Surface Prog Chart Help

Surface Prog Charts

Prog Charts are forecasts for surface conditions. These are generated by WPC and rendered for the web site. WPC provides an analysis updated every three hours plus 12 and 24 hour forecasts updated four times a day and a 36 and 48 hour forecast updated twice a day. In addition, medium range forecasts every day from three to seven days are also provided. These are valid for the contiguous United States.

Product Frequency Times
Current Analysis 3 hours every 3 hours about 90 minutes after valid time
12 hour Forecast 4 times daily ~0200 (valid 12Z), 0400 (18Z), 1400 (00Z), and 1630 (06Z)
24 hour Forecast 4 times daily ~0430 (valid 00Z), 0700 (06Z), 1630 (12Z), and 1930 (18Z)
36 hour Forecast Twice daily ~0730 (valid 12Z), 1930 (00Z)
48 hour Forecast Twice daily ~0730 (valid 00Z), 1930 (12Z)
3, 4, 5, 6 and 7 day Forecasts Once daily ~0300 (valid 12Z). The 3 day forecast is actually a 3 1/2 day forecast

Plot Legend

Surface Fronts and Boundaries

Cold Front - a zone separating two air masses, of which the cooler, denser mass is advancing and replacing the warmer.
Warm Front - a transition zone between a mass of warm air and the cold air it is replacing.
Stationary Front - a front between warm and cold air masses that is moving very slowly or not at all.
Occluded Front - a composite of two fronts, formed as a cold front overtakes a warm or quasi-stationary front. Two types of occlusions can form depending on the relative coldness of the air behind the cold front to the air ahead of the warm or stationary front. A cold occlusion results when the coldest air is behind the cold front and a warm occlusion results when the coldest air is ahead of the warm front.
Trough - an elongated area of relatively low atmospheric pressure; the opposite of a ridge. On WPC's surface analyses, this feature is also used to depict outflow boundaries.
Squall Line - a line of active thunderstorms, either continuous or with breaks, including contiguous precipitation areas resulting from the existence of the thunderstorms.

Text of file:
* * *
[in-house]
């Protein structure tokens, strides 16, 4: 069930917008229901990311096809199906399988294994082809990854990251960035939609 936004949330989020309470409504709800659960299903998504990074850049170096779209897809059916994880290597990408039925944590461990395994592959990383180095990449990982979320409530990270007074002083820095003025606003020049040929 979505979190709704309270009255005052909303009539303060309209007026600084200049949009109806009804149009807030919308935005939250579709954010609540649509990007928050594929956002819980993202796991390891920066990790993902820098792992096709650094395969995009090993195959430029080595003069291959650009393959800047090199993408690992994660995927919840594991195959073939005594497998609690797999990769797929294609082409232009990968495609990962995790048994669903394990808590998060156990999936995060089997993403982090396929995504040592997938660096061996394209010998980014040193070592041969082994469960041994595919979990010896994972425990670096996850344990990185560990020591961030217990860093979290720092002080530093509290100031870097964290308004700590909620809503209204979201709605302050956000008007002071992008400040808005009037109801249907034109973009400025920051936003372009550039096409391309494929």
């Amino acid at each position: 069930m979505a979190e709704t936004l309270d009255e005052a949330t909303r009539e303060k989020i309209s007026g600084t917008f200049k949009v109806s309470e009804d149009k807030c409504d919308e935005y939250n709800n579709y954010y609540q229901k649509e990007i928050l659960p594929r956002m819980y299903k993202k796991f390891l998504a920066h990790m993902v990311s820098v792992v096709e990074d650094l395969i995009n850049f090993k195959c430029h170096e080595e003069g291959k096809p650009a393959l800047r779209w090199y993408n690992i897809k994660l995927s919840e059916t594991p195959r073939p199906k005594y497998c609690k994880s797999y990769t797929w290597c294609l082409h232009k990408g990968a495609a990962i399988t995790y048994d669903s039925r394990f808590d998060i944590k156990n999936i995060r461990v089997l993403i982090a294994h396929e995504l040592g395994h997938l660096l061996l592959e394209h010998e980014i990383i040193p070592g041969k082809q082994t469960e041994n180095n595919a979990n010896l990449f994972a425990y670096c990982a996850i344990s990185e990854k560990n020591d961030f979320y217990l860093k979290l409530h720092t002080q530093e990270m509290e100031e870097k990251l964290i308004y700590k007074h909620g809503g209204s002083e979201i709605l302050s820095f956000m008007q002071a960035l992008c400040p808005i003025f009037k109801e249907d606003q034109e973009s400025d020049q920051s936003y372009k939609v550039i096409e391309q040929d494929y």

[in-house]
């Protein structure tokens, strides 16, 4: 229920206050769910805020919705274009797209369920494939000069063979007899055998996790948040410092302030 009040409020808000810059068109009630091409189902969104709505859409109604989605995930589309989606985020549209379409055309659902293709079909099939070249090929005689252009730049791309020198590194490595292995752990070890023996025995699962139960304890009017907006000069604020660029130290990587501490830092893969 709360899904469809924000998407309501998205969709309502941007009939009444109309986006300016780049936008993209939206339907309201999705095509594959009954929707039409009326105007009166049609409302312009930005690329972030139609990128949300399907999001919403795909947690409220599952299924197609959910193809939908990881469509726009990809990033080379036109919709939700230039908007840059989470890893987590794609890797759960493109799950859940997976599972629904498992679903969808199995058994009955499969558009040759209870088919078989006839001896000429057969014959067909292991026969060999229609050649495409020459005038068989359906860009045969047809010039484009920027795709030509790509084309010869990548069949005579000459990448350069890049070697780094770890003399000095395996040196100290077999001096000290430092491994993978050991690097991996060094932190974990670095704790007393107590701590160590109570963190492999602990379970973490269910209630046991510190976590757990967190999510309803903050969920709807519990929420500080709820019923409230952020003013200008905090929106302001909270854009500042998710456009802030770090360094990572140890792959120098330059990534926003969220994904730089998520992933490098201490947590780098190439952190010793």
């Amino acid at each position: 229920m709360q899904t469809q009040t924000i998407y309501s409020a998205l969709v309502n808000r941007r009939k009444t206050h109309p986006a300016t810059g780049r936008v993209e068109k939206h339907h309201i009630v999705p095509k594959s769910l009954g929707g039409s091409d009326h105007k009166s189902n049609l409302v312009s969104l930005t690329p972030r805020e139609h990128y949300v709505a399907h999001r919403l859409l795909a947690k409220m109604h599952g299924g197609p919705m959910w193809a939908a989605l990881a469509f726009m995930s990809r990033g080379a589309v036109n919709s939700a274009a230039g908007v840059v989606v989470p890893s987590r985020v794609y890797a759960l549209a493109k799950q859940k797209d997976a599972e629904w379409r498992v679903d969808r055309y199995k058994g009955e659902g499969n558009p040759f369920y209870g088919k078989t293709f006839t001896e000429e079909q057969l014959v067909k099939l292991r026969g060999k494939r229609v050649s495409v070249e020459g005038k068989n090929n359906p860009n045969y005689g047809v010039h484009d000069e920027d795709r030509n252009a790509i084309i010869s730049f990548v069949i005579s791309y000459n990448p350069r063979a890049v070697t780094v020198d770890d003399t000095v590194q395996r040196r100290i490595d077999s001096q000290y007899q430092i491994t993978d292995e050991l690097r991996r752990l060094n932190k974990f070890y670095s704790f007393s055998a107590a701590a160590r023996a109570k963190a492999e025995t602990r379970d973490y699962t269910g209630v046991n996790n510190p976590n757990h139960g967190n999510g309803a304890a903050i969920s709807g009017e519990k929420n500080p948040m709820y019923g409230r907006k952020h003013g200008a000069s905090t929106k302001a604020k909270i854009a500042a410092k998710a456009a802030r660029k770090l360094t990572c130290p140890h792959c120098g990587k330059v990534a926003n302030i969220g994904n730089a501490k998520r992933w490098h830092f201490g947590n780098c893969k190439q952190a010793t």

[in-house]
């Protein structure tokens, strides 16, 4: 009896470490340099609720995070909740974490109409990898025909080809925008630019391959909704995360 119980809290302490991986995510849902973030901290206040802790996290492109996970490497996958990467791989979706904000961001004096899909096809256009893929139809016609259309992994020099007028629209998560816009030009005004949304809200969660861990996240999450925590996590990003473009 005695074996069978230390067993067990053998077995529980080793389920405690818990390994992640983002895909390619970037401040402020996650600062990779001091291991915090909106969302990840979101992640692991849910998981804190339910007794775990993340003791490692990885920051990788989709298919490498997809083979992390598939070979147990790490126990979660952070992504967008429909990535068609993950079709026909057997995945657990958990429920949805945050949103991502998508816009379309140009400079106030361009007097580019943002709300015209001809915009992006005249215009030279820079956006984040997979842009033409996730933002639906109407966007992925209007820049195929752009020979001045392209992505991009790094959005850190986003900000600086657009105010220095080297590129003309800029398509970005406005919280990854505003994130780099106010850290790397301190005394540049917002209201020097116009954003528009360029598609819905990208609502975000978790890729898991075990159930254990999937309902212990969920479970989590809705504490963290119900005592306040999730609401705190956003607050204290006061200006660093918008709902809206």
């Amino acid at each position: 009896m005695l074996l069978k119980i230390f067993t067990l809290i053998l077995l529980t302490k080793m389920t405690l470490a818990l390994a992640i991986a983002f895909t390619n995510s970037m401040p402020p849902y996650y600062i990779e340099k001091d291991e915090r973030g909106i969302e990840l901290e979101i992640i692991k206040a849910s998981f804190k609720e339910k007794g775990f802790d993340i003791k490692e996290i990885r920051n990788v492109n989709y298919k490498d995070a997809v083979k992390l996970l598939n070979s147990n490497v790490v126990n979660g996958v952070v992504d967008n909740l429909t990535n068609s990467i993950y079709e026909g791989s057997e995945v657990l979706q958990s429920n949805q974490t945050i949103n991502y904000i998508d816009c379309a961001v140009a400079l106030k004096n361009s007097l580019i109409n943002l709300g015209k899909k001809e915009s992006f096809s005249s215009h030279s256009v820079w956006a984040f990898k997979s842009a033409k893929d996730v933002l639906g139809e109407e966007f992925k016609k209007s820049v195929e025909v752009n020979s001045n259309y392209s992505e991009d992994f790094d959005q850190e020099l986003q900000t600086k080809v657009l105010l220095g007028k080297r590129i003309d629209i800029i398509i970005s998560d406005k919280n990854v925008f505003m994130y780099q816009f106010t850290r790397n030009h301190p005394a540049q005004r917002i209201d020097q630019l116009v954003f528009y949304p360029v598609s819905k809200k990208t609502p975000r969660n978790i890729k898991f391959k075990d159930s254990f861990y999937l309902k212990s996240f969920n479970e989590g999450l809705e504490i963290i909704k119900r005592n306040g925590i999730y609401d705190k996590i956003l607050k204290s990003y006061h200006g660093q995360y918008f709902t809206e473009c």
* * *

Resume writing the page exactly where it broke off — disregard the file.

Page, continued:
Dry Line - a boundary separating moist and dry air masses. It typically lies north-south across the central and southern high Plains states during the spring and early summer, where it separates moist air from the Gulf of Mexico (to the east) and dry desert air from the southwestern states (to the west).
Tropical Wave - a trough or cyclonic curvature maximum in the trade wind easterlies.


Areas of precipitation expected at the valid time of the forecast are outlined in green. Shading within these lines, or lack of shading, indicates the expected coverage (not intensity) of precipitation.

Broken light rain, coverage = 50-100%
Scattered light snow, coverage = 30-50%
Dashed line separates areas or snow from other precipitation types such as rain, freezing rain and sleet.

Below are symbols found on our short range forecasts that represent categories (and in some cases intensities) of precipitation. In forecast areas where the form of the precipitation is expected to vary, two symbols will be depicted and separated by a slash (/). For instance, rain showers and thundershowers are often combined in regions where convection is forecast.

Rain (light, moderage, heavy)
Snow (light, moderage, heavy)
Thunder (with rain, with snow, no precip)
Shower (rain, snow)
Freezing (rain, snow)
Ice pellets or sleet